Modern horsemanship has been shaped by the age of information sharing. How we handle and ride our horses today is due in large part to the videos, Web sites, podcasts, clinics, and personal instruction available to us 24 hours a day, seven days a week, in our cars, homes, and barns.
In a sense, and as the saying goes, we can't see the forest for the trees. We're so overwhelmed with the jargon and the gear and the newest trends, we can no longer focus on the big picture: an honestto-goodness training method that anyone can apply to any horse in preparation for any purpose. I cover this method in my new book, The Modern Countdown to Broke: REAL Do-It-Yourself Training in 33 Comprehensive Steps.
Understanding how your horse learns is the cornerstone to my program. This knowledge enables you to train in a consistent, common-sense manner. There are no guessing games about whether the horse has found the correct answer or not.
Here's another key piece of knowledge. The horse's body has five specific points that you need to control in order to one day have him prepared to execute any movement, and perform in any discipline. All five points can move in six directions: forward, backward, right, left, up, and down.
The five points are: nose, right shoulder, left shoulder, right hip, left hip.
That's it. In my Countdown to Broke training program, there are no other places on the horse's body that you need to be concerned about. Your goal in using the program is to begin to isolate these control points and condition each one to respond to your cues, as needed. But, first things first.
Depending on environmental conditions, a herd of horses will graze one-third of the time, travel another third, and rest for the remainder. By understanding some of the social patterns that govern a natural herd as well as its tendencies, you can domesticate your horse (train him, in other words) with greater success.
During their normal day, horses in a natural herd would be on the lookout for predators, and when spotted, either respond with fight or flight. Since the horse is naturally a prey animal, he'll most likely choose to flee a frightening situation and only fight if he feels he absolutely has to.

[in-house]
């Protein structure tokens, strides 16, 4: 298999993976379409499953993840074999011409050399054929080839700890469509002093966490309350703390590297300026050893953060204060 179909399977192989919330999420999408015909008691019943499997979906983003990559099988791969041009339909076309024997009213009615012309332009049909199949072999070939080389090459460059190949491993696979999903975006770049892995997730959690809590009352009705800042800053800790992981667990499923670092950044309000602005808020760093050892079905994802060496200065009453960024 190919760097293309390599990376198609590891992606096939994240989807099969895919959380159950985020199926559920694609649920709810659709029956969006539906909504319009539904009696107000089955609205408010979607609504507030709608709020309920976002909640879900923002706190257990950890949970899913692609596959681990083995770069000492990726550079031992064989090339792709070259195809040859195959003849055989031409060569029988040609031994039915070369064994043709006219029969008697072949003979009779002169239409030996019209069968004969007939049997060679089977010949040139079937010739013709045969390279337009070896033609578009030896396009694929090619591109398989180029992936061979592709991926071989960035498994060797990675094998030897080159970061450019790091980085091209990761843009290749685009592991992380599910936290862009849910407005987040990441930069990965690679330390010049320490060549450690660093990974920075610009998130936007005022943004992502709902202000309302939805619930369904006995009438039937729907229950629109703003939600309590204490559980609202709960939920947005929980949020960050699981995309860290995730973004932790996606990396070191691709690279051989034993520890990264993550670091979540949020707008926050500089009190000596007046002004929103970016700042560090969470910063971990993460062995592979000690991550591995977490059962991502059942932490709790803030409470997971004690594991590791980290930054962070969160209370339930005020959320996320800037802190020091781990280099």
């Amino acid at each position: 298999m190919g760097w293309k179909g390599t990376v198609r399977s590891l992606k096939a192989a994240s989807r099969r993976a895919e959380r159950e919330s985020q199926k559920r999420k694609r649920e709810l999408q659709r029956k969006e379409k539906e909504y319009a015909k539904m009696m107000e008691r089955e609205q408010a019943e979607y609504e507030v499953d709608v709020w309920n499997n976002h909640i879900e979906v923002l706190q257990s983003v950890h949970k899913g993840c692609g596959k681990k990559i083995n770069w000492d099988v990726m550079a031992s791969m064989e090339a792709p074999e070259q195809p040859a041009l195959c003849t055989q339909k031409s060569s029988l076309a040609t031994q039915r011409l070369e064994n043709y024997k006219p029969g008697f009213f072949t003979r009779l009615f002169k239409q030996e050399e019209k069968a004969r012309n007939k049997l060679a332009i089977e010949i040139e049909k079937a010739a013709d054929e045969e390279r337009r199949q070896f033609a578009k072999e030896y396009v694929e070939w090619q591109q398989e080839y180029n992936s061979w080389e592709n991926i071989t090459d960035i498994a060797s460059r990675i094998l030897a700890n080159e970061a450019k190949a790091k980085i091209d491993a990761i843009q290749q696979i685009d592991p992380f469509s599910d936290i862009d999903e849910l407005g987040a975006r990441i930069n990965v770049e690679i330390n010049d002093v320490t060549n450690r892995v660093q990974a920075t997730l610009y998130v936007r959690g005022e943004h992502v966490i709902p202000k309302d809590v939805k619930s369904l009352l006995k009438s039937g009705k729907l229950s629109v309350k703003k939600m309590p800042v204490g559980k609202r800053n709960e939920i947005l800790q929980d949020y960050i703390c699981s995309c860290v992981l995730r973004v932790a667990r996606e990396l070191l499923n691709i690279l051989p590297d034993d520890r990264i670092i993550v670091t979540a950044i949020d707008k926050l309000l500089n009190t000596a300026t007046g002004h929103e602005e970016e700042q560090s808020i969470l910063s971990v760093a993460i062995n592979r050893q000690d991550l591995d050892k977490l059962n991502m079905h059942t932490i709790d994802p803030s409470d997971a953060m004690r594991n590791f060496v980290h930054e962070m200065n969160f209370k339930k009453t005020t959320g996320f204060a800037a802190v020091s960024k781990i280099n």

If you wish to be a part of a horse's life, you'll need to establish respect, but also build and maintain trust. This can be a delicate balancing act in the beginning, as your horse figures out what his role is in his new relationship with you.
Since there is a hierarchical pecking order in a natural herd, you must be the leader in your domestic herd (even when your herd only contains one horse and you). When you don't command respect, you'll be moved around, threatened, bitten, or kicked. It's normal for horses to test their place in the herd ranking, but with consistent leadership, you can maintain your integral role as boss.
Horses conduct themselves on two very different levels: innate behavior and conditioned behavior. Innate behavior?or instinct?comes from natural brain processes that horses inherit from their predecessors. Conditioned behavior is a result of learning from the environment around them. Horses learn how to respond to different situations, based on their previous experiences.
As a trainer, your aim is to condition a horse to behave in a way that's appealing to you. This translates into a horse ceasing to act instinctually while under your guidance, and instead only acting in response to your requests?for example, when your horse doesn't whirl and bolt when confronted by a strange, fearful object, and instead remains steady under your control, keeping you safe.
The following are ways in which conditioning can be used for training purposes.
Operant conditioning is a teaching process that uses reinforcement in order to condition a response?to create such desirable behaviors as the one described above. Both positive and negative reinforcement strengthen behavior, making a desired response more likely to happen in the future.